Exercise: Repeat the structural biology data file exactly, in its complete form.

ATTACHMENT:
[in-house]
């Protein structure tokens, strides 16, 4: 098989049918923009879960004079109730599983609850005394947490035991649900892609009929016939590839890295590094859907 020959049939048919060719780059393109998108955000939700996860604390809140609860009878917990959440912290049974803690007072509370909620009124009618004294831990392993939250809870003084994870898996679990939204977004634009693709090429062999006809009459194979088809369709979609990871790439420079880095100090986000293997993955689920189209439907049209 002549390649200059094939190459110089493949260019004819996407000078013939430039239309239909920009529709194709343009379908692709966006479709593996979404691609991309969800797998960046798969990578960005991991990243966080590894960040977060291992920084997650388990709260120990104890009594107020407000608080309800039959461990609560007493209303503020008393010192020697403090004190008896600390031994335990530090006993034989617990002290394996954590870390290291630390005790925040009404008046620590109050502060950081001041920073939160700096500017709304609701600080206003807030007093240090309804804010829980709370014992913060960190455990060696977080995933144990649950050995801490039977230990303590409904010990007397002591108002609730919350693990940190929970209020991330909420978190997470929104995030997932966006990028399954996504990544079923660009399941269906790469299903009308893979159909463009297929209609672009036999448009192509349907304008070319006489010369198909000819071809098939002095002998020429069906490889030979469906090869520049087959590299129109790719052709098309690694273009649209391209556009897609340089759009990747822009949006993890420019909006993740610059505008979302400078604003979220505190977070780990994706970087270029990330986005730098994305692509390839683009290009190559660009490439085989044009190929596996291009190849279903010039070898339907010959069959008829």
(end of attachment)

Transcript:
[in-house]
């Protein structure tokens, strides 16, 4: 098989049918923009879960004079109730599983609850005394947490035991649900892609009929016939590839890295590094859907 020959049939048919060719780059393109998108955000939700996860604390809140609860009878917990959440912290049974803690007072509370909620009124009618004294831990392993939250809870003084994870898996679990939204977004634009693709090429062999006809009459194979088809369709979609990871790439420079880095100090986000293997993955689920189209439907049209 002549390649200059094939190459110089493949260019004819996407000078013939430039239309239909920009529709194709343009379908692709966006479709593996979404691609991309969800797998960046798969990578960005991991990243966080590894960040977060291992920084997650388990709260120990104890009594107020407000608080309800039959461990609560007493209303503020008393010192020697403090004190008896600390031994335990530090006993034989617990002290394996954590870390290291630390005790925040009404008046620590109050502060950081001041920073939160700096500017709304609701600080206003807030007093240090309804804010829980709370014992913060960190455990060696977080995933144990649950050995801490039977230990303590409904010990007397002591108002609730919350693990940190929970209020991330909420978190997470929104995030997932966006990028399954996504990544079923660009399941269906790469299903009308893979159909463009297929209609672009036999448009192509349907304008070319006489010369198909000819071809098939002095002998020429069906490889030979469906090869520049087959590299129109790719052709098309690694273009649209391209556009897609340089759009990747822009949006993890420019909006993740610059505008979302400078604003979220505190977070780990994706970087270029990330986005730098994305692509390839683009290009190559660009490439085989044009190929596996291009190849279903010039070898339907010959069959008829």